As ISIS smashes history, curators battle to save threatened antiquities
Video earlier this week showed militants razing the ancient Iraqi Assyrian city of Nimrud
Using hammers, bulldozers and explosives, Islamic State militants can be seen smashing thousands of years of history in a purported ISIS video posted online earlier this week.
After standing for more than 3,000 years, the ancient Iraqi Assyrian city of Nimrud, including its priceless stone friezes and archaeological riches, appear to have fallen to the hands of militants and the ideology of ISIS.
Its just the latest historical site ravaged by the group, which now holds a third of Iraq and neighbouring Syria in its self-declared caliphate.
ISIS says the relics promote idolatry and violate Islamic law.
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Clemens Reichel, Canadian archeologist and associate curator at the Royal Ontario Museum in Toronto, calls the destruction a cultural genocide.
"You can kill people on the ground, but if you destroy their heritage, you also kill their soul, and I just think that's something that we really need to come to terms with."
But not all of Reichel's contemporaries agree on what needs to be done in the face of the evisceration of UNESCO heritage sites in Iraq and Syria.
In fact, the fighting has re-ignited a battle among Western museum curators and archaeologists over whether museums should be returning antiquities to their countries of origin.
The push for repatriation
Decades ago, museums kept whatever they acquired even if it had been looted or bought from dubious sources. But that practice is now largely seen as shameful and colonialist.
The idea is also central to a dispute between Britain and Greece over the Parthenon Marbles, which Athens maintains were illegally removed while the country was under Turkish occupation.
Preserving the past
James Cuno, an American art historian and curator, is an outspoken critic of repatriation. He believes that important artifacts should be considered the property of all humanity and shared across the globe.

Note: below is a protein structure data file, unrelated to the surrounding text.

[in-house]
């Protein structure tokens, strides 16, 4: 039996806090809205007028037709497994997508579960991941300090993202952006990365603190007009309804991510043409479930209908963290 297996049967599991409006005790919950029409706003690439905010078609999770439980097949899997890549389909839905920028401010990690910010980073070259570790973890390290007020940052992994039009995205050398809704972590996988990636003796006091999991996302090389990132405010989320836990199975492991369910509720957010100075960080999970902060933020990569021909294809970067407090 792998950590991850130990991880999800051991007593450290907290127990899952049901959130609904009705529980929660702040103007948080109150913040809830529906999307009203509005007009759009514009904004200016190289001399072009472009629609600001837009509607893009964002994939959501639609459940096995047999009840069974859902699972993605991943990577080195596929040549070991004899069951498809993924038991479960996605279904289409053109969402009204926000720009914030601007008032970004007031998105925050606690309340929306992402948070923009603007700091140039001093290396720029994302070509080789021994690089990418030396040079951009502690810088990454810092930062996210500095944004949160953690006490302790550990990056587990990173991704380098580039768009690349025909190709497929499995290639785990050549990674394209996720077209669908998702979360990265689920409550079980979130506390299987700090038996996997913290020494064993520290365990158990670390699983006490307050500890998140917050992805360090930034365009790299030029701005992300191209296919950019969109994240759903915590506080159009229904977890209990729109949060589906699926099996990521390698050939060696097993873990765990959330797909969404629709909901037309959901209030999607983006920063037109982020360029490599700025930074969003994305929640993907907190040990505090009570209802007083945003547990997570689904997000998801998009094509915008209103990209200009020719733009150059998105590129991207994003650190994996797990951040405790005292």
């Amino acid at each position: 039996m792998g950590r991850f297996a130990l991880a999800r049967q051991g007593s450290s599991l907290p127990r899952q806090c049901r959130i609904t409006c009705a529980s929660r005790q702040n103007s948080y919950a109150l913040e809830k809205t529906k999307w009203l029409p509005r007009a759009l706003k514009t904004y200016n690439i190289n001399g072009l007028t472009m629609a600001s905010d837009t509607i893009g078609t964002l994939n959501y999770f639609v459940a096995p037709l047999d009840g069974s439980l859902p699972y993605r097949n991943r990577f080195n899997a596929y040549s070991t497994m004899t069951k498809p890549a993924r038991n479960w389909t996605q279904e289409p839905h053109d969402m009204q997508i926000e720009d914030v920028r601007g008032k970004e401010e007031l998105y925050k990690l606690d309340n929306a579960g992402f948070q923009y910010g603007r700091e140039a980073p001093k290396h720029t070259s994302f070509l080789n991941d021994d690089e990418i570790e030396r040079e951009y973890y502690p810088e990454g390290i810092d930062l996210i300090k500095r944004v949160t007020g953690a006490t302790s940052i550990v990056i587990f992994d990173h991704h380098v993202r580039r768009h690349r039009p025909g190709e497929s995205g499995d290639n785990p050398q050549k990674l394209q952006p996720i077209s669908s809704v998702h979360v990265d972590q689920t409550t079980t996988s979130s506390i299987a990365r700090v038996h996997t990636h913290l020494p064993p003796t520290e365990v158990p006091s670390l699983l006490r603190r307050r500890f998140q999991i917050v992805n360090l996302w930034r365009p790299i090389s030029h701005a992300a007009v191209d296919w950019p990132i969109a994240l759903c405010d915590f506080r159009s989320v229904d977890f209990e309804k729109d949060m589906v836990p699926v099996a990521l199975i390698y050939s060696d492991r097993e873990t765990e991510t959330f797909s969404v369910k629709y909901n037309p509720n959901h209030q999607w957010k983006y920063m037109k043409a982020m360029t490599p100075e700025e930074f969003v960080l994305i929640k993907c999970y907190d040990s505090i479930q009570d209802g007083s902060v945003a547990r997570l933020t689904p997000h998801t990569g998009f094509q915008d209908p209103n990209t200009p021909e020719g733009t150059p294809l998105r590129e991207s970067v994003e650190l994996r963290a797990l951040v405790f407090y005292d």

"I'm concerned about preserving the past for the future and sharing that with the world," said Cuno, who currently serves as president of the J. Paul Getty Trust, which runs the Getty Museum and Getty Centre in California.
"It doesn't matter to me where they're preserved if they're preserved for the world."
Despite arguing that museums should be allowed reasonable ways to acquire undocumented antiquities, Cuno doesn't think the world's cultural riches should all be brought to Europe and North America.
In fact, he suggests that the more widely important pieces are distributed can help protect them from conflict in the long run.
No museum is safe
"Calamity can happen anywhere" said Cuno in an interview from Los Angeles, "but it's not likely to happen everywhere simultaneously. So the more you distribute the risk the more likelihood there is that things will survive the calamity that necessarily will happen at some point."
"The minute that these events in Iraq started," says Reichel, "voices came about again saying that we should open up acquisition policies of museums, making it easier to purchase artifacts, just to get them out of the area of conflict."
"But what these people do not discuss," Reichel adds, "is that these artifacts that you can buy on the market now ... they have been looted."
Reichel argues, the goodwill of collectors can help stock the armouries of ISIS fighters.
He also points out that no museum in the world is safe. "World War II was a great example," said Reichel. "You had artifacts from the Middle East being brought to Europe, to Berlin in particular, and these museums were bombed in the war, and a lot of it was lost."
From the Islamic State to Nazi occupied Europe, one thing history makes clear is that the loss of art and cultural heritage is an ugly fact of conflict — whether looted from nations, individual collectors or the presumed safety of museums.
With files from Deana Sumanac-Johnson and The Associated Press